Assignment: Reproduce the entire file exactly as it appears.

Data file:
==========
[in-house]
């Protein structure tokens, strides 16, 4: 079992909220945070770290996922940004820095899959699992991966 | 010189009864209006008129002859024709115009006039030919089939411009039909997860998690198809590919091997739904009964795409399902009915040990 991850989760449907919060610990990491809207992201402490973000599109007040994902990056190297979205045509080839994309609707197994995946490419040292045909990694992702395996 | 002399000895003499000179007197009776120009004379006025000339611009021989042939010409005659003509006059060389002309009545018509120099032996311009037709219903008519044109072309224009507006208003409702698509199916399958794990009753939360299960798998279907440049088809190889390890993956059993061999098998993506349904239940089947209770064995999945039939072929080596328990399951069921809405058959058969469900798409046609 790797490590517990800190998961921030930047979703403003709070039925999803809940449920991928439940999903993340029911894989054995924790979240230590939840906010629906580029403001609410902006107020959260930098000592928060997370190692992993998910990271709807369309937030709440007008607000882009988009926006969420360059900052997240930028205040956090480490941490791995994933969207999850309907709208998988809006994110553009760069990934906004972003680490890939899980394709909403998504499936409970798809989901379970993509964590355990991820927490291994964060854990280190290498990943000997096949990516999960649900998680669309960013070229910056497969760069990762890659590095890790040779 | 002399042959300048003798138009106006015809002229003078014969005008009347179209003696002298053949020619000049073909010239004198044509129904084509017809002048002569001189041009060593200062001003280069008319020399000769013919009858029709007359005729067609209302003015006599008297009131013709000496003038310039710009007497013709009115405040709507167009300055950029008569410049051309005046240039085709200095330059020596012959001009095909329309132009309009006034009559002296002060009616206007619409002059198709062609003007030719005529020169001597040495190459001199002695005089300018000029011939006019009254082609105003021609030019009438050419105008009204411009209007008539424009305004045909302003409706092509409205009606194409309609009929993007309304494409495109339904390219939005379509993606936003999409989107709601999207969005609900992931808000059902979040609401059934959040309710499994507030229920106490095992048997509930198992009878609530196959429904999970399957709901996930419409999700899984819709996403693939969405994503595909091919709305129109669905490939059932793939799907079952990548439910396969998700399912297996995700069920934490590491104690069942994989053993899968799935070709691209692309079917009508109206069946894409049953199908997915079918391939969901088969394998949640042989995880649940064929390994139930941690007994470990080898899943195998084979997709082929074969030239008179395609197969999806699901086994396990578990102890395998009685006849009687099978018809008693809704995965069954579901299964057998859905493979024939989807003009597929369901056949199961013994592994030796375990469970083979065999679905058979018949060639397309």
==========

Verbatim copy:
[in-house]
């Protein structure tokens, strides 16, 4: 079992909220945070770290996922940004820095899959699992991966 | 010189009864209006008129002859024709115009006039030919089939411009039909997860998690198809590919091997739904009964795409399902009915040990 991850989760449907919060610990990491809207992201402490973000599109007040994902990056190297979205045509080839994309609707197994995946490419040292045909990694992702395996 | 002399000895003499000179007197009776120009004379006025000339611009021989042939010409005659003509006059060389002309009545018509120099032996311009037709219903008519044109072309224009507006208003409702698509199916399958794990009753939360299960798998279907440049088809190889390890993956059993061999098998993506349904239940089947209770064995999945039939072929080596328990399951069921809405058959058969469900798409046609 790797490590517990800190998961921030930047979703403003709070039925999803809940449920991928439940999903993340029911894989054995924790979240230590939840906010629906580029403001609410902006107020959260930098000592928060997370190692992993998910990271709807369309937030709440007008607000882009988009926006969420360059900052997240930028205040956090480490941490791995994933969207999850309907709208998988809006994110553009760069990934906004972003680490890939899980394709909403998504499936409970798809989901379970993509964590355990991820927490291994964060854990280190290498990943000997096949990516999960649900998680669309960013070229910056497969760069990762890659590095890790040779 | 002399042959300048003798138009106006015809002229003078014969005008009347179209003696002298053949020619000049073909010239004198044509129904084509017809002048002569001189041009060593200062001003280069008319020399000769013919009858029709007359005729067609209302003015006599008297009131013709000496003038310039710009007497013709009115405040709507167009300055950029008569410049051309005046240039085709200095330059020596012959001009095909329309132009309009006034009559002296002060009616206007619409002059198709062609003007030719005529020169001597040495190459001199002695005089300018000029011939006019009254082609105003021609030019009438050419105008009204411009209007008539424009305004045909302003409706092509409205009606194409309609009929993007309304494409495109339904390219939005379509993606936003999409989107709601999207969005609900992931808000059902979040609401059934959040309710499994507030229920106490095992048997509930198992009878609530196959429904999970399957709901996930419409999700899984819709996403693939969405994503595909091919709305129109669905490939059932793939799907079952990548439910396969998700399912297996995700069920934490590491104690069942994989053993899968799935070709691209692309079917009508109206069946894409049953199908997915079918391939969901088969394998949640042989995880649940064929390994139930941690007994470990080898899943195998084979997709082929074969030239008179395609197969999806699901086994396990578990102890395998009685006849009687099978018809008693809704995965069954579901299964057998859905493979024939989807003009597929369901056949199961013994592994030796375990469970083979065999679905058979018949060639397309």